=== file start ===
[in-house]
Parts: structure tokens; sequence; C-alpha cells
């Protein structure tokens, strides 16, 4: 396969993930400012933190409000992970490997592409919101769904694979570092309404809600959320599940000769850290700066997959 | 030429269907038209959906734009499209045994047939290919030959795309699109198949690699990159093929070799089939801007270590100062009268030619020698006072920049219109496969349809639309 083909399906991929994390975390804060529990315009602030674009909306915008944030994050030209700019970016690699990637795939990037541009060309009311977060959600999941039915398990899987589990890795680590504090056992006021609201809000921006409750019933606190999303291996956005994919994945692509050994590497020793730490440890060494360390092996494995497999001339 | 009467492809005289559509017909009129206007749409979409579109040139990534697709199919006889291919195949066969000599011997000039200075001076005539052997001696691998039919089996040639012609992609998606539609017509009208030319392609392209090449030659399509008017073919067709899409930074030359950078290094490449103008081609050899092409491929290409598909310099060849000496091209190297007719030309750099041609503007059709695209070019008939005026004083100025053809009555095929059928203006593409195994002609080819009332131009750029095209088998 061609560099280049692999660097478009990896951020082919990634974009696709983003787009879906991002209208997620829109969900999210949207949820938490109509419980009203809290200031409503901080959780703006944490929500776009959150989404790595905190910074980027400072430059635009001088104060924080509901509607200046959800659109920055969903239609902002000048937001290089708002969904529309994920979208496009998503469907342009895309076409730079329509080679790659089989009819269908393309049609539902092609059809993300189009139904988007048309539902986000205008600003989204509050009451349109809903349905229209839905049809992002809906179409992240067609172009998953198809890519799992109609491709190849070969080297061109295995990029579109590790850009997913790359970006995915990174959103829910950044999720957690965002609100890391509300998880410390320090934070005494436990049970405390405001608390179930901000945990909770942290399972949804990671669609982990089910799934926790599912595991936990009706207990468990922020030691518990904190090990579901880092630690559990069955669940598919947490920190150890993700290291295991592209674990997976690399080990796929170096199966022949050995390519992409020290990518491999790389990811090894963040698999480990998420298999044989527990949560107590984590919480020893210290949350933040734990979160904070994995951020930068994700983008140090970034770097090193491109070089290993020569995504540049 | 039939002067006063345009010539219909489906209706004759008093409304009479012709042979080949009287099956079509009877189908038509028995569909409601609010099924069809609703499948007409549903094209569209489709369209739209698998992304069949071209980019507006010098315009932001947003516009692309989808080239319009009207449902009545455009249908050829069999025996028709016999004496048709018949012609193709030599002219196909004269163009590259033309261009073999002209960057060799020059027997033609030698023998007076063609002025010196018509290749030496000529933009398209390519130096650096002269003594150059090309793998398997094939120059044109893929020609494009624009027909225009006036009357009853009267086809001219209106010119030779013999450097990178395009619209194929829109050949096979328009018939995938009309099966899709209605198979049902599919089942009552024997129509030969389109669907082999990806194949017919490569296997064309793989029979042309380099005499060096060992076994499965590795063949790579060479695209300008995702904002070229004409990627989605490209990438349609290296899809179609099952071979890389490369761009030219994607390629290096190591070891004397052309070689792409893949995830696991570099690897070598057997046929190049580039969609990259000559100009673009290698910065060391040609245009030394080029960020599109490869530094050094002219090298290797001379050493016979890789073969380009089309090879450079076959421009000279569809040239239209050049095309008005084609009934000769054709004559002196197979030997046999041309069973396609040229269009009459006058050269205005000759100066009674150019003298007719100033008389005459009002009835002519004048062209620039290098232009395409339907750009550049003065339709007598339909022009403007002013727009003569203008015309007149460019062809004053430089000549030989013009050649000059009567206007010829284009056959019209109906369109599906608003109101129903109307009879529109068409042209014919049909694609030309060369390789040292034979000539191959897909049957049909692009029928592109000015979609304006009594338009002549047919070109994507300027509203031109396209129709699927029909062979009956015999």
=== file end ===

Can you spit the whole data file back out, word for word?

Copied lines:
[in-house]
Parts: structure tokens; sequence; C-alpha cells
């Protein structure tokens, strides 16, 4: 396969993930400012933190409000992970490997592409919101769904694979570092309404809600959320599940000769850290700066997959 | 030429269907038209959906734009499209045994047939290919030959795309699109198949690699990159093929070799089939801007270590100062009268030619020698006072920049219109496969349809639309 083909399906991929994390975390804060529990315009602030674009909306915008944030994050030209700019970016690699990637795939990037541009060309009311977060959600999941039915398990899987589990890795680590504090056992006021609201809000921006409750019933606190999303291996956005994919994945692509050994590497020793730490440890060494360390092996494995497999001339 | 009467492809005289559509017909009129206007749409979409579109040139990534697709199919006889291919195949066969000599011997000039200075001076005539052997001696691998039919089996040639012609992609998606539609017509009208030319392609392209090449030659399509008017073919067709899409930074030359950078290094490449103008081609050899092409491929290409598909310099060849000496091209190297007719030309750099041609503007059709695209070019008939005026004083100025053809009555095929059928203006593409195994002609080819009332131009750029095209088998 061609560099280049692999660097478009990896951020082919990634974009696709983003787009879906991002209208997620829109969900999210949207949820938490109509419980009203809290200031409503901080959780703006944490929500776009959150989404790595905190910074980027400072430059635009001088104060924080509901509607200046959800659109920055969903239609902002000048937001290089708002969904529309994920979208496009998503469907342009895309076409730079329509080679790659089989009819269908393309049609539902092609059809993300189009139904988007048309539902986000205008600003989204509050009451349109809903349905229209839905049809992002809906179409992240067609172009998953198809890519799992109609491709190849070969080297061109295995990029579109590790850009997913790359970006995915990174959103829910950044999720957690965002609100890391509300998880410390320090934070005494436990049970405390405001608390179930901000945990909770942290399972949804990671669609982990089910799934926790599912595991936990009706207990468990922020030691518990904190090990579901880092630690559990069955669940598919947490920190150890993700290291295991592209674990997976690399080990796929170096199966022949050995390519992409020290990518491999790389990811090894963040698999480990998420298999044989527990949560107590984590919480020893210290949350933040734990979160904070994995951020930068994700983008140090970034770097090193491109070089290993020569995504540049 | 039939002067006063345009010539219909489906209706004759008093409304009479012709042979080949009287099956079509009877189908038509028995569909409601609010099924069809609703499948007409549903094209569209489709369209739209698998992304069949071209980019507006010098315009932001947003516009692309989808080239319009009207449902009545455009249908050829069999025996028709016999004496048709018949012609193709030599002219196909004269163009590259033309261009073999002209960057060799020059027997033609030698023998007076063609002025010196018509290749030496000529933009398209390519130096650096002269003594150059090309793998398997094939120059044109893929020609494009624009027909225009006036009357009853009267086809001219209106010119030779013999450097990178395009619209194929829109050949096979328009018939995938009309099966899709209605198979049902599919089942009552024997129509030969389109669907082999990806194949017919490569296997064309793989029979042309380099005499060096060992076994499965590795063949790579060479695209300008995702904002070229004409990627989605490209990438349609290296899809179609099952071979890389490369761009030219994607390629290096190591070891004397052309070689792409893949995830696991570099690897070598057997046929190049580039969609990259000559100009673009290698910065060391040609245009030394080029960020599109490869530094050094002219090298290797001379050493016979890789073969380009089309090879450079076959421009000279569809040239239209050049095309008005084609009934000769054709004559002196197979030997046999041309069973396609040229269009009459006058050269205005000759100066009674150019003298007719100033008389005459009002009835002519004048062209620039290098232009395409339907750009550049003065339709007598339909022009403007002013727009003569203008015309007149460019062809004053430089000549030989013009050649000059009567206007010829284009056959019209109906369109599906608003109101129903109307009879529109068409042209014919049909694609030309060369390789040292034979000539191959897909049957049909692009029928592109000015979609304006009594338009002549047919070109994507300027509203031109396209129709699927029909062979009956015999």